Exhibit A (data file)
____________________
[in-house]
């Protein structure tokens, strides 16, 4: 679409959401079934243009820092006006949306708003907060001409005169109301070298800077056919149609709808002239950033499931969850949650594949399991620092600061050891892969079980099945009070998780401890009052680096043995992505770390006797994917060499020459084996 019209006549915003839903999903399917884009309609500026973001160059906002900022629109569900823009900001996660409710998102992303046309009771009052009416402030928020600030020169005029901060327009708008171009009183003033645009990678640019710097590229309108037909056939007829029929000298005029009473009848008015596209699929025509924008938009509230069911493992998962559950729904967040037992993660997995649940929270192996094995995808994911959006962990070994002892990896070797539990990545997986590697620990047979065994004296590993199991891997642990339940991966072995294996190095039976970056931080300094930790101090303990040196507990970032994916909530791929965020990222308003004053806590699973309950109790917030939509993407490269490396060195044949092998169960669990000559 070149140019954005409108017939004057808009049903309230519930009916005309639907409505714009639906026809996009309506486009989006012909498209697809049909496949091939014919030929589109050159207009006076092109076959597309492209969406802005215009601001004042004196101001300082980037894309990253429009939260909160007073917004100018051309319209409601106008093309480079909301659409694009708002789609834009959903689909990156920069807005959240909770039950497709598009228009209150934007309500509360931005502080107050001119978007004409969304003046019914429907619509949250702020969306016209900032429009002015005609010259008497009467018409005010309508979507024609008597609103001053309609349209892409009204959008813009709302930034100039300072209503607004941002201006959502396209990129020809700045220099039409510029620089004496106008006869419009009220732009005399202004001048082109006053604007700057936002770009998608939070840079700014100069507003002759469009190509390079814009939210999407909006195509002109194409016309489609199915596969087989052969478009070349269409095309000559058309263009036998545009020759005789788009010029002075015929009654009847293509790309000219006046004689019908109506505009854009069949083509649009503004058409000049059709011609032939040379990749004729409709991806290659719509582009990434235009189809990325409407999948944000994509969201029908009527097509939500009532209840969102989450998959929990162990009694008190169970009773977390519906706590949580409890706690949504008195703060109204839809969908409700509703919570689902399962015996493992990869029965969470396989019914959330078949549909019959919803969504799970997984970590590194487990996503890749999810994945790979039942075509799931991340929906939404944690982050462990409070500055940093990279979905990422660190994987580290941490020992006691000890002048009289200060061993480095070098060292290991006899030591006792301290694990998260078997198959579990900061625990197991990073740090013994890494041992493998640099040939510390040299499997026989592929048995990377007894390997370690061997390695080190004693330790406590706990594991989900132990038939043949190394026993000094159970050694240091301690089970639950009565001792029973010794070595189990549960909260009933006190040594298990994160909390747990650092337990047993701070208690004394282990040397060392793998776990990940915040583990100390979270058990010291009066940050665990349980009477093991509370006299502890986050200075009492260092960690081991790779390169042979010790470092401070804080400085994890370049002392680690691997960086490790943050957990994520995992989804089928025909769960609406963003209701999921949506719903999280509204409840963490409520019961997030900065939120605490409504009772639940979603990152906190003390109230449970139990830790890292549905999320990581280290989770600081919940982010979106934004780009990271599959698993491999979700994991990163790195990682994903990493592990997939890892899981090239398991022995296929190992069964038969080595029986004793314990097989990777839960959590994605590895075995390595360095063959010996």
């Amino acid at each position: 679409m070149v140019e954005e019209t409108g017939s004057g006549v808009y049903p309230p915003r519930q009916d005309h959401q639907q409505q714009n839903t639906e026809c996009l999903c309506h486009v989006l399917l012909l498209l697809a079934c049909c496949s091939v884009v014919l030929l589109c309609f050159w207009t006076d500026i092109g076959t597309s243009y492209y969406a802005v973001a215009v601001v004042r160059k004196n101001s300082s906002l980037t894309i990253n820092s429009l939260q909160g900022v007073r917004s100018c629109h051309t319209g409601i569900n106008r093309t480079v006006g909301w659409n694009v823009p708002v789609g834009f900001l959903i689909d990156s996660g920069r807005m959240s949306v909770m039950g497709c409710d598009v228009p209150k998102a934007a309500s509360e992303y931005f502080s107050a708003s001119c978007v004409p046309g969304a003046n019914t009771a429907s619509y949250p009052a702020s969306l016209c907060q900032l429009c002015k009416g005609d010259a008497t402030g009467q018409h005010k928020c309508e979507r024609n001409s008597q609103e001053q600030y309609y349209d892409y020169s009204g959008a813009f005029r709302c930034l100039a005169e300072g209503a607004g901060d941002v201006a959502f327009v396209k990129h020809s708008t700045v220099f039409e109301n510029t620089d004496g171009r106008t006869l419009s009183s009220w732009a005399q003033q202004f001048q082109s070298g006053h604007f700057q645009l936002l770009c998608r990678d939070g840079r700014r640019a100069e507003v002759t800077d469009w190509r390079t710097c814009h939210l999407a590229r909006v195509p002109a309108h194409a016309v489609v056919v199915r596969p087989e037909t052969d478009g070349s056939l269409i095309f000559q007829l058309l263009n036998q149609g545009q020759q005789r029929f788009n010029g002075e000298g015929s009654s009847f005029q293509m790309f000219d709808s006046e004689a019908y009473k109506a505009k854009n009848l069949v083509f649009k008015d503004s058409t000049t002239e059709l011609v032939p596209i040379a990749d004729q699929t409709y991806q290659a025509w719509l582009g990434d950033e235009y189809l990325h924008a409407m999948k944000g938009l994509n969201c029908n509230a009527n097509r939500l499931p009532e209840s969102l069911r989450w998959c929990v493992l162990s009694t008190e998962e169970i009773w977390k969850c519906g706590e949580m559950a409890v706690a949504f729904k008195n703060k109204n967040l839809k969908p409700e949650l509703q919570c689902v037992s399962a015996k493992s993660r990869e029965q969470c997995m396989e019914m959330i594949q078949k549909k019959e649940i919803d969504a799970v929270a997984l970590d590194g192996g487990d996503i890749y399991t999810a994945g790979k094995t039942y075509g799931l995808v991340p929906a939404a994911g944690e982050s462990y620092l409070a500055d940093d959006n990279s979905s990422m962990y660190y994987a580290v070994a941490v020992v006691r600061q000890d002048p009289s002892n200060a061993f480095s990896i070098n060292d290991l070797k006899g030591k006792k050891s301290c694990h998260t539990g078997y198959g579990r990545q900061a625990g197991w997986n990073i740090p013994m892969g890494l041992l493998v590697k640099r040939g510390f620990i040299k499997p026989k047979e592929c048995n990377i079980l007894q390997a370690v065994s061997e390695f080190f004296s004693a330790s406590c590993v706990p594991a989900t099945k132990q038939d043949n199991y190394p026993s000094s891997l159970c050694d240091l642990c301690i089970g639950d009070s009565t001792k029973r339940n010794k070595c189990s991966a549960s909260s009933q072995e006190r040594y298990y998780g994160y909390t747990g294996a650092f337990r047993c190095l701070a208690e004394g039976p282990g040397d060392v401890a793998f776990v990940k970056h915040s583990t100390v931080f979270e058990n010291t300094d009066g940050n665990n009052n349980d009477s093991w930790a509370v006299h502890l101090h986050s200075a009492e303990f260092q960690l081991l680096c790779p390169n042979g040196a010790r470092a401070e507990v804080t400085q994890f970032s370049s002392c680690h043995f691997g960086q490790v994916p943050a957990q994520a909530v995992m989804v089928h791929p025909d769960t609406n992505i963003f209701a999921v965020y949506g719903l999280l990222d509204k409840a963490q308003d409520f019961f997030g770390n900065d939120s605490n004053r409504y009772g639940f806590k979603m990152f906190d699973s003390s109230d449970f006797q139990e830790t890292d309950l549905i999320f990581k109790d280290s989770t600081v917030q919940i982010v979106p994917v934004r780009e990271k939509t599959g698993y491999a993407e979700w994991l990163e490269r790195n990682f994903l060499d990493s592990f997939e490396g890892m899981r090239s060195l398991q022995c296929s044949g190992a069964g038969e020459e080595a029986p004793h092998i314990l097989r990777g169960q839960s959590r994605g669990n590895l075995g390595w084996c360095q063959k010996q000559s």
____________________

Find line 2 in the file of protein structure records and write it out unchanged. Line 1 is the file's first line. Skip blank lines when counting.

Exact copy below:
């Protein structure tokens, strides 16, 4: 679409959401079934243009820092006006949306708003907060001409005169109301070298800077056919149609709808002239950033499931969850949650594949399991620092600061050891892969079980099945009070998780401890009052680096043995992505770390006797994917060499020459084996 019209006549915003839903999903399917884009309609500026973001160059906002900022629109569900823009900001996660409710998102992303046309009771009052009416402030928020600030020169005029901060327009708008171009009183003033645009990678640019710097590229309108037909056939007829029929000298005029009473009848008015596209699929025509924008938009509230069911493992998962559950729904967040037992993660997995649940929270192996094995995808994911959006962990070994002892990896070797539990990545997986590697620990047979065994004296590993199991891997642990339940991966072995294996190095039976970056931080300094930790101090303990040196507990970032994916909530791929965020990222308003004053806590699973309950109790917030939509993407490269490396060195044949092998169960669990000559 070149140019954005409108017939004057808009049903309230519930009916005309639907409505714009639906026809996009309506486009989006012909498209697809049909496949091939014919030929589109050159207009006076092109076959597309492209969406802005215009601001004042004196101001300082980037894309990253429009939260909160007073917004100018051309319209409601106008093309480079909301659409694009708002789609834009959903689909990156920069807005959240909770039950497709598009228009209150934007309500509360931005502080107050001119978007004409969304003046019914429907619509949250702020969306016209900032429009002015005609010259008497009467018409005010309508979507024609008597609103001053309609349209892409009204959008813009709302930034100039300072209503607004941002201006959502396209990129020809700045220099039409510029620089004496106008006869419009009220732009005399202004001048082109006053604007700057936002770009998608939070840079700014100069507003002759469009190509390079814009939210999407909006195509002109194409016309489609199915596969087989052969478009070349269409095309000559058309263009036998545009020759005789788009010029002075015929009654009847293509790309000219006046004689019908109506505009854009069949083509649009503004058409000049059709011609032939040379990749004729409709991806290659719509582009990434235009189809990325409407999948944000994509969201029908009527097509939500009532209840969102989450998959929990162990009694008190169970009773977390519906706590949580409890706690949504008195703060109204839809969908409700509703919570689902399962015996493992990869029965969470396989019914959330078949549909019959919803969504799970997984970590590194487990996503890749999810994945790979039942075509799931991340929906939404944690982050462990409070500055940093990279979905990422660190994987580290941490020992006691000890002048009289200060061993480095070098060292290991006899030591006792301290694990998260078997198959579990900061625990197991990073740090013994890494041992493998640099040939510390040299499997026989592929048995990377007894390997370690061997390695080190004693330790406590706990594991989900132990038939043949190394026993000094159970050694240091301690089970639950009565001792029973010794070595189990549960909260009933006190040594298990994160909390747990650092337990047993701070208690004394282990040397060392793998776990990940915040583990100390979270058990010291009066940050665990349980009477093991509370006299502890986050200075009492260092960690081991790779390169042979010790470092401070804080400085994890370049002392680690691997960086490790943050957990994520995992989804089928025909769960609406963003209701999921949506719903999280509204409840963490409520019961997030900065939120605490409504009772639940979603990152906190003390109230449970139990830790890292549905999320990581280290989770600081919940982010979106934004780009990271599959698993491999979700994991990163790195990682994903990493592990997939890892899981090239398991022995296929190992069964038969080595029986004793314990097989990777839960959590994605590895075995390595360095063959010996």